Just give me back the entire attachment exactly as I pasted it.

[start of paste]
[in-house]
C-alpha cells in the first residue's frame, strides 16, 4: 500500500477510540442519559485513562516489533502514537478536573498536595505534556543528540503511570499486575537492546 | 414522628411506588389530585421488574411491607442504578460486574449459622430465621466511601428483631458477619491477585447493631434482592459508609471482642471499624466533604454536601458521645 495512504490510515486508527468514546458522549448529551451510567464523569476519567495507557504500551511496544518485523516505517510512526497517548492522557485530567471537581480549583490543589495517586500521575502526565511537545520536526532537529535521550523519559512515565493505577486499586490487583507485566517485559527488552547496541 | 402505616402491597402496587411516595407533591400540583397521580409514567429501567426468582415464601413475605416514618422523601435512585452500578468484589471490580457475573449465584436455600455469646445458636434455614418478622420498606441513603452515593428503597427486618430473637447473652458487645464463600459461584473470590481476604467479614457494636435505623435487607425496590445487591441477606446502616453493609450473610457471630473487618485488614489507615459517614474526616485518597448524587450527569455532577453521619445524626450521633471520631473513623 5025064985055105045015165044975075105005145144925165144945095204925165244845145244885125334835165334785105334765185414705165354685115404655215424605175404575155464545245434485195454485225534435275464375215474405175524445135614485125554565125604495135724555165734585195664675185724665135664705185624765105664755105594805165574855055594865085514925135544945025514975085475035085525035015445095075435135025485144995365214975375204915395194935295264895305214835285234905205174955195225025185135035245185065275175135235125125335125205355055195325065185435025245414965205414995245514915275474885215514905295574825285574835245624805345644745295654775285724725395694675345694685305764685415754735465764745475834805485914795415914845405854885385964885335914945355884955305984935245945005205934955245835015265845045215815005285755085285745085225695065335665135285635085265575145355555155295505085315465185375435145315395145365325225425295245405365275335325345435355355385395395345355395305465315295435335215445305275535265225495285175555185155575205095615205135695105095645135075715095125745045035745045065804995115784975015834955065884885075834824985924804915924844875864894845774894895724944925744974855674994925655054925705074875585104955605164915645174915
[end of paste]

[in-house]
C-alpha cells in the first residue's frame, strides 16, 4: 500500500477510540442519559485513562516489533502514537478536573498536595505534556543528540503511570499486575537492546 | 414522628411506588389530585421488574411491607442504578460486574449459622430465621466511601428483631458477619491477585447493631434482592459508609471482642471499624466533604454536601458521645 495512504490510515486508527468514546458522549448529551451510567464523569476519567495507557504500551511496544518485523516505517510512526497517548492522557485530567471537581480549583490543589495517586500521575502526565511537545520536526532537529535521550523519559512515565493505577486499586490487583507485566517485559527488552547496541 | 402505616402491597402496587411516595407533591400540583397521580409514567429501567426468582415464601413475605416514618422523601435512585452500578468484589471490580457475573449465584436455600455469646445458636434455614418478622420498606441513603452515593428503597427486618430473637447473652458487645464463600459461584473470590481476604467479614457494636435505623435487607425496590445487591441477606446502616453493609450473610457471630473487618485488614489507615459517614474526616485518597448524587450527569455532577453521619445524626450521633471520631473513623 5025064985055105045015165044975075105005145144925165144945095204925165244845145244885125334835165334785105334765185414705165354685115404655215424605175404575155464545245434485195454485225534435275464375215474405175524445135614485125554565125604495135724555165734585195664675185724665135664705185624765105664755105594805165574855055594865085514925135544945025514975085475035085525035015445095075435135025485144995365214975375204915395194935295264895305214835285234905205174955195225025185135035245185065275175135235125125335125205355055195325065185435025245414965205414995245514915275474885215514905295574825285574835245624805345644745295654775285724725395694675345694685305764685415754735465764745475834805485914795415914845405854885385964885335914945355884955305984935245945005205934955245835015265845045215815005285755085285745085225695065335665135285635085265575145355555155295505085315465185375435145315395145365325225425295245405365275335325345435355355385395395345355395305465315295435335215445305275535265225495285175555185155575205095615205135695105095645135075715095125745045035745045065804995115784975015834955065884885075834824985924804915924844875864894845774894895724944925744974855674994925655054925705074875585104955605164915645174915